I start my day with a soluble aspirin dissolved in a small glass of warm water.
It’s good for me, I am reliably informed by my medical advisers, and I am not allergic to salicylic acid, the active ingredient in aspirin. Apparently, a small dose of aspirin … and ‘small’ in this context means 75mg … reduces the risk of blood clots forming, which is a risk faced by people who, like myself, have suffered a heart attack. What happens, I read on the internet, is that we all have blood cells called a platelets, whose role is to stick together when there is a break in any of our blood vessels and staunch the resultant leak, as when we get a cut or a graze. The platelets cause a clot to form which stops the bleeding. However, these helpful platelets can stick together inside the blood vessels of people who have experienced a heart attack or a stroke, causing an internal clot which may stop blood passing to the heart or to the brain, with serious … possibly fatal … consequences. Of course, the aspirin which inhibits the formation of blood clots where I do not want them also makes my blood slower to clot when I cut myself: but that’s a small price to pay for the overall benefit I get from my daily aspirin.
Now, what has this directly to do with tomato plants? Well, the honest answer is, “Not a lot!” But, more than ten years ago, scientists at the Boyce Thompson Institute for Plant Research (BTI) at Cornell University at Ithaca in New York State discovered that the self-same salicylic acid which I ingest in my daily dose of aspirin is produced at elevated levels by many plants, including tomatoes, in response to any attack by microbial pathogens; and pathogens are infectious microbes, such as bacteria or viruses, which are capable of causing disease.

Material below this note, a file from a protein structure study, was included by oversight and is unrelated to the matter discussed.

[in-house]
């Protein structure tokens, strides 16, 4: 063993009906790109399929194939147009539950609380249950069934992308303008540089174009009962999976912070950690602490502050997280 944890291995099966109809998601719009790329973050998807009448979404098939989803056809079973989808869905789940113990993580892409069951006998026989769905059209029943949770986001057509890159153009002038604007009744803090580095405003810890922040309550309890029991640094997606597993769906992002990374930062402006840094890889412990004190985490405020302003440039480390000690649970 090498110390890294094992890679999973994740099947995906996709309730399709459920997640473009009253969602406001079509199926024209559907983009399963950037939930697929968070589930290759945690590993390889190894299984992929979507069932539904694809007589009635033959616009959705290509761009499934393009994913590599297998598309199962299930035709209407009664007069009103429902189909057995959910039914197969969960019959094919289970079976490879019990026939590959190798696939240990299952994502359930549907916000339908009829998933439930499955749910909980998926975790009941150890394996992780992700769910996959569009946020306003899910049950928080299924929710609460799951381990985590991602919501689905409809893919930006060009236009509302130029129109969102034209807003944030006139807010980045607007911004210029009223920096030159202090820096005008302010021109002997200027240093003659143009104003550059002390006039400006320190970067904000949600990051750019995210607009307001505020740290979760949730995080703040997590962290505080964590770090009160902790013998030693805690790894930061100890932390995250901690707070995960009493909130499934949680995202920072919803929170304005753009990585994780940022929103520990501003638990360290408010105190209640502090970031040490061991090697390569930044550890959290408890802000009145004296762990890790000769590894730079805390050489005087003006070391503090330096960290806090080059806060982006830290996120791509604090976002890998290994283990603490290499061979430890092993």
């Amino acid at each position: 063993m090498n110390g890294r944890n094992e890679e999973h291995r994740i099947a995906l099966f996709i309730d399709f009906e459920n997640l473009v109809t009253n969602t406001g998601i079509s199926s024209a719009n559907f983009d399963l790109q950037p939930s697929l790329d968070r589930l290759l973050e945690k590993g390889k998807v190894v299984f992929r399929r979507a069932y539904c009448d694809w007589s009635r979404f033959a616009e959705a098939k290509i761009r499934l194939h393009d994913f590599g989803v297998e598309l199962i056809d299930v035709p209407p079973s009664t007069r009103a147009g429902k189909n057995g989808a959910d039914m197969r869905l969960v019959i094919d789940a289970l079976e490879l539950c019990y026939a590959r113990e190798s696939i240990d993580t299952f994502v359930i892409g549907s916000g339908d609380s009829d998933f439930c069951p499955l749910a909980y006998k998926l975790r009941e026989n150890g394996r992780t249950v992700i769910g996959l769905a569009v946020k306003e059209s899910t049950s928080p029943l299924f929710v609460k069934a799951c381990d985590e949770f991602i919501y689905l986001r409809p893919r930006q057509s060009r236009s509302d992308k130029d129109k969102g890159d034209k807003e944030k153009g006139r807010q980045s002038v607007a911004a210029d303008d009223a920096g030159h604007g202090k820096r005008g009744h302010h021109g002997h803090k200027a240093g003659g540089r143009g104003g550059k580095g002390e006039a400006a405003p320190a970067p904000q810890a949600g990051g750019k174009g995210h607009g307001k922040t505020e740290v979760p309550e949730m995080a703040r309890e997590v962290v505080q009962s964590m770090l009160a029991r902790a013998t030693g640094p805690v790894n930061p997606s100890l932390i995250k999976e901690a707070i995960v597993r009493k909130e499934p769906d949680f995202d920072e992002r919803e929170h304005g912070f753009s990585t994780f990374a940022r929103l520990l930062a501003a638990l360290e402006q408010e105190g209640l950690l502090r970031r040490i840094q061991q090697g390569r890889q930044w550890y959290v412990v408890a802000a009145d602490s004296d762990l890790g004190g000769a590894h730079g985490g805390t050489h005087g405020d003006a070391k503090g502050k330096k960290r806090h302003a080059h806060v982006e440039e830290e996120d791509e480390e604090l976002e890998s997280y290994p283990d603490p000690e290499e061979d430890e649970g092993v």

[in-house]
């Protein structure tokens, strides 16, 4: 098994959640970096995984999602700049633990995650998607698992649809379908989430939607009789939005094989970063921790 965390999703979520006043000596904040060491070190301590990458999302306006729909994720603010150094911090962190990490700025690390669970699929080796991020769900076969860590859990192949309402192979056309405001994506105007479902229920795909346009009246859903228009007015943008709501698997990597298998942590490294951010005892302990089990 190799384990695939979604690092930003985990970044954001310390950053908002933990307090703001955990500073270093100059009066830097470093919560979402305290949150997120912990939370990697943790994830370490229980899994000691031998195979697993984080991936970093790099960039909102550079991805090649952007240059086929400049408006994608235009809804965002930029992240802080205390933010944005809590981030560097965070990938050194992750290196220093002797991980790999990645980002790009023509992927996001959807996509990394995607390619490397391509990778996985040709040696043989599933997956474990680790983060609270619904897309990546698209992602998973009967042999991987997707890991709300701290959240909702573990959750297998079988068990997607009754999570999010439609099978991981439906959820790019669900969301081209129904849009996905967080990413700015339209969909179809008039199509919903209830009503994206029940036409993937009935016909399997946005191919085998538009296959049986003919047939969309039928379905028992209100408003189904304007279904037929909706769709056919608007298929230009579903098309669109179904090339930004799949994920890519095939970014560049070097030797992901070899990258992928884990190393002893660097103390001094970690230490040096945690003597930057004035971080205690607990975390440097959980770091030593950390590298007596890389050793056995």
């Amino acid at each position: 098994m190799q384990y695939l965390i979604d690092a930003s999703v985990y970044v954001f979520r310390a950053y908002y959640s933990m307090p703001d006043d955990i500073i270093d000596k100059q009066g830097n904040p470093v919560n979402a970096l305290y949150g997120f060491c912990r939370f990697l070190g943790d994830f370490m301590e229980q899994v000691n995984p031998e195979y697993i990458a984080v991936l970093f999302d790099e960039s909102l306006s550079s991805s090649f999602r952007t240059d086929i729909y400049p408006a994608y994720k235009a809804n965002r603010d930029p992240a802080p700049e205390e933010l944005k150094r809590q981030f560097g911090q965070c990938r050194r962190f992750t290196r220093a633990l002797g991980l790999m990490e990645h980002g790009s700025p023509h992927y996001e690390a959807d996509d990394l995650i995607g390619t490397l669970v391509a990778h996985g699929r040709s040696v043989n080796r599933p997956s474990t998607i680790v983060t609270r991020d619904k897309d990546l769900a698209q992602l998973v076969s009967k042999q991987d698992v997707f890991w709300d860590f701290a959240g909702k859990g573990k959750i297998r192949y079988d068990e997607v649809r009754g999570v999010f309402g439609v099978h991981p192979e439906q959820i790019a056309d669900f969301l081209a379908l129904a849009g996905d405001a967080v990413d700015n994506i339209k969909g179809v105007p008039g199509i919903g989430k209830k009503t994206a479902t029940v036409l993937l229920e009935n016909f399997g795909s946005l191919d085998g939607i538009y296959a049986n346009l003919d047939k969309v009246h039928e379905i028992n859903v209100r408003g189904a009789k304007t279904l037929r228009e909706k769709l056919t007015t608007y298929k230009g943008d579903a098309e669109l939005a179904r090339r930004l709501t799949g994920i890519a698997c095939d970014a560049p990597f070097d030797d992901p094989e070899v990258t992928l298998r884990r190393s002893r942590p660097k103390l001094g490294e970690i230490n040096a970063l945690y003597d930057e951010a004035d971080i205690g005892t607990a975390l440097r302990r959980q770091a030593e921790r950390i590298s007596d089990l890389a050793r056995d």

Every member of the animal and plants kingdoms is blessed with are termed ‘innate immune systems’, which mount an immediate defence against infections. What the researchers at Cornell University established is, in straightforward terms, that these innate immune systems use salicylic acid to trigger their response to attacks by pathogens; and that, by increasing the amount of salicylic acid present in certain plants … tobacco plants in their research studies … growers can encourage these plants to fight off disease more successfully.
The findings of his decade-old research hit the headlines recently … having been largely ignored the first time around … producing, among many other responses, a guide as to the best way to treat your tomatoes to a an aspirin. And this is what you do
First, very obviously, buy some inexpensive aspirin – soluble aspirin will make your task easier; next, mix a single tablet … yes, just a single tablet … with a gallon of water, or 4.54609 litres of water if you wish to be contemporarily pedantic. Make sure that the aspirin is well-and-truly dissolved. Add a splash of liquid soap to the mixture … just a splash, mind; this will reduce the tendency for the plants to shed the watery mixture. And finally, spray the tomato plants lightly every two to three weeks with this medicinal compound – you can start spraying the moment you place the plants into the soil.
“Seemple!” as Sergei the meerkat is wont to say in the series of influential television commercials. And, although I don’t grow tomatoes and consequently cannot endorse or deny the claims made for the beneficial effect of aspirin on ailing tomato plants, I can confidently assert that aspirin has never done me any harm; and I can reiterate my doctor’s assertion that aspirin is positively good for me. Furthermore, I can state that the salicylic acid, liquid soap and water mixture is very likely to be the cheapest plant problem solver you’ll ever find!